Integrated Visual Augmentation System (Navy CIO)

Army tests multi-function AR goggles

With a year under its belt and a full staff, the Army Futures Command showed off some of its most promising projects.

The Synthetic Training Environment cross-functional team has developed an all-in-one heads-up display for the tactical environment.

The Integrated Visual Augmentation System (IVAS) looks like a pair of heavy-duty goggles, but it is a single platform that can run augmented reality training, individual performance assessment and biometric applications.

At a July 16 media event at Ft. Myer-Henderson, Va., IVAS project manager Col. Chris Schneider explained how the headset features enhanced night and thermal vision capabilities and uses augmented-reality capabilities to overlay map displays and data or simulated images in a soldier's view of the real environment. The display is also connected to a soldier's weapon sensor, Schneider said. That means a rifle's muzzle and barrel pop into view of the headset as the weapon is raised and aimed, similar to the user view in the Halo first-person shooter game. Schneider said that feature can improve shooting accuracy.

The team started with the commercially available Microsoft HoloLens headset and plans to integrate more sensors into the platform in October, he said.

"You're bringing a lot of different things into IVAS at once. And the big deal about this is that we're using soldiers" to test it and provide feedback. They've spent 3,000 hours with it over seven months, Schneider said, with a goal of 50,000 hours by the first operational test.

Soldiers and researchers comment weekly via surveys so the feedback loop is continuous with tweaked devices rotating into the field. Changes can happen daily on the software, Schneider said.

IVAS is scheduled to be fielded across the force in the fourth quarter of fiscal 2021. In the meantime, the team has three more capability sets to complete in October, November, and July 2020, the last of which will feature the device in its final form. Schneider said he hopes to have the combat-ready version by the end of next year before heading into operational testing.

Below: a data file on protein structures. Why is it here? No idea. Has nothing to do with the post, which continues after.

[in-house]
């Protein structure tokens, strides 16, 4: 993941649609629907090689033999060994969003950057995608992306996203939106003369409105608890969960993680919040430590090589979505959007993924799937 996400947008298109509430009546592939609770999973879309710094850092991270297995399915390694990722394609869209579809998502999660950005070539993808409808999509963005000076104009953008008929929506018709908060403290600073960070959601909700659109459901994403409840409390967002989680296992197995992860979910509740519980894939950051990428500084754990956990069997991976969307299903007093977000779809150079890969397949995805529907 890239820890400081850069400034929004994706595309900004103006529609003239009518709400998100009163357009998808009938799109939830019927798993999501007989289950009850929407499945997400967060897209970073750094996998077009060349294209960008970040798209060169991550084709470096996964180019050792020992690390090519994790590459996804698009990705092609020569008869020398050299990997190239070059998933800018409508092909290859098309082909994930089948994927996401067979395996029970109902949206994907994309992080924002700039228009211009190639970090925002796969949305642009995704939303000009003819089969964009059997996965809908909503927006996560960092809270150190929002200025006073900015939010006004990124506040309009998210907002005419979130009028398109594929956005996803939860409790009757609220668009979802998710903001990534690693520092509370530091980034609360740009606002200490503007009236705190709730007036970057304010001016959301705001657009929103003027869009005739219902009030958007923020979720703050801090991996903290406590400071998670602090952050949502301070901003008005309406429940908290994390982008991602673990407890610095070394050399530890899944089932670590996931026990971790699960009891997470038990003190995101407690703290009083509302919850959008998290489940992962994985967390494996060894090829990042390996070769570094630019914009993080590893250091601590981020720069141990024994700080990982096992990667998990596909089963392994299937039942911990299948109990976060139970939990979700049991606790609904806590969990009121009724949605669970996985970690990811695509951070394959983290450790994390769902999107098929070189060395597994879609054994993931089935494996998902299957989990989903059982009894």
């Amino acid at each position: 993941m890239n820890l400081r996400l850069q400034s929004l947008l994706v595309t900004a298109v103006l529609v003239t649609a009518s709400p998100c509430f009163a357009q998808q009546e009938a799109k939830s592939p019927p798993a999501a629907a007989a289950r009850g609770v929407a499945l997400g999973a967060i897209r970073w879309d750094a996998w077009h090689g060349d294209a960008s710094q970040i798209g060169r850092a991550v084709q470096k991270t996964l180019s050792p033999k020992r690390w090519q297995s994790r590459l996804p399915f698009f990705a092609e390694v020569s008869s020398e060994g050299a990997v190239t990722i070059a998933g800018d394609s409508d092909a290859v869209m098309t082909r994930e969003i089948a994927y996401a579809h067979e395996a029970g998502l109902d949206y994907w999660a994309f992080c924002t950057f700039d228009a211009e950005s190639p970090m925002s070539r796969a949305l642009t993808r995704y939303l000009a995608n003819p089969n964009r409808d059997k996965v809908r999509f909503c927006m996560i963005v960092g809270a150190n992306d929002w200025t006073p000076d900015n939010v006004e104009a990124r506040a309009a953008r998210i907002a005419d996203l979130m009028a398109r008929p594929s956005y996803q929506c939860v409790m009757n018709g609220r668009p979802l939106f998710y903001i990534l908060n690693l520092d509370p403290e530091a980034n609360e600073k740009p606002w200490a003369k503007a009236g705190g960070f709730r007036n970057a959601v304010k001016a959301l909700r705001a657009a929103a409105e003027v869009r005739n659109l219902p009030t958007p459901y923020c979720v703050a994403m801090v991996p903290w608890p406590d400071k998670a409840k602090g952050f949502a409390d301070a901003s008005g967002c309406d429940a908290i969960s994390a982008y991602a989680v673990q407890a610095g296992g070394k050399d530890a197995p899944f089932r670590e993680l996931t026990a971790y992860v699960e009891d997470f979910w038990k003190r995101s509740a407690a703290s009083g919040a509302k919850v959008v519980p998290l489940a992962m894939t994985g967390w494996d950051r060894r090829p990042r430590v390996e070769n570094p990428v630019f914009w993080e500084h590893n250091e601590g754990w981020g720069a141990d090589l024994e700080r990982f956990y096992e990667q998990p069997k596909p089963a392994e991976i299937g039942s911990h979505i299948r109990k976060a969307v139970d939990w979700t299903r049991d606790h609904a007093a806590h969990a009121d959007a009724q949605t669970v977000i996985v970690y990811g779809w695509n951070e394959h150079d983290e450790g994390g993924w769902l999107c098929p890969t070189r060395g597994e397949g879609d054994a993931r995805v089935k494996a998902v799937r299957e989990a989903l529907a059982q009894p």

A longer version of this article, featuring other innovative programs, was first posted to FCW, a sibling site to GCN.

About the Author

Lauren C. Williams is senior editor for FCW and Defense Systems, covering defense and cybersecurity.

Prior to joining FCW, Williams was the tech reporter for ThinkProgress, where she covered everything from internet culture to national security issues. In past positions, Williams covered health care, politics and crime for various publications, including The Seattle Times.

Williams graduated with a master's in journalism from the University of Maryland, College Park and a bachelor's in dietetics from the University of Delaware. She can be contacted at [email protected], or follow her on Twitter @lalaurenista.

Click here for previous articles by Wiliams.


  • Records management: Look beyond the NARA mandates

    Pandemic tests electronic records management

    Between the rush enable more virtual collaboration, stalled digitization of archived records and managing records that reside in datasets, records management executives are sorting through new challenges.

  • boy learning at home (Travelpixs/

    Tucson’s community wireless bridges the digital divide

    The city built cell sites at government-owned facilities such as fire departments and libraries that were already connected to Tucson’s existing fiber backbone.

Stay Connected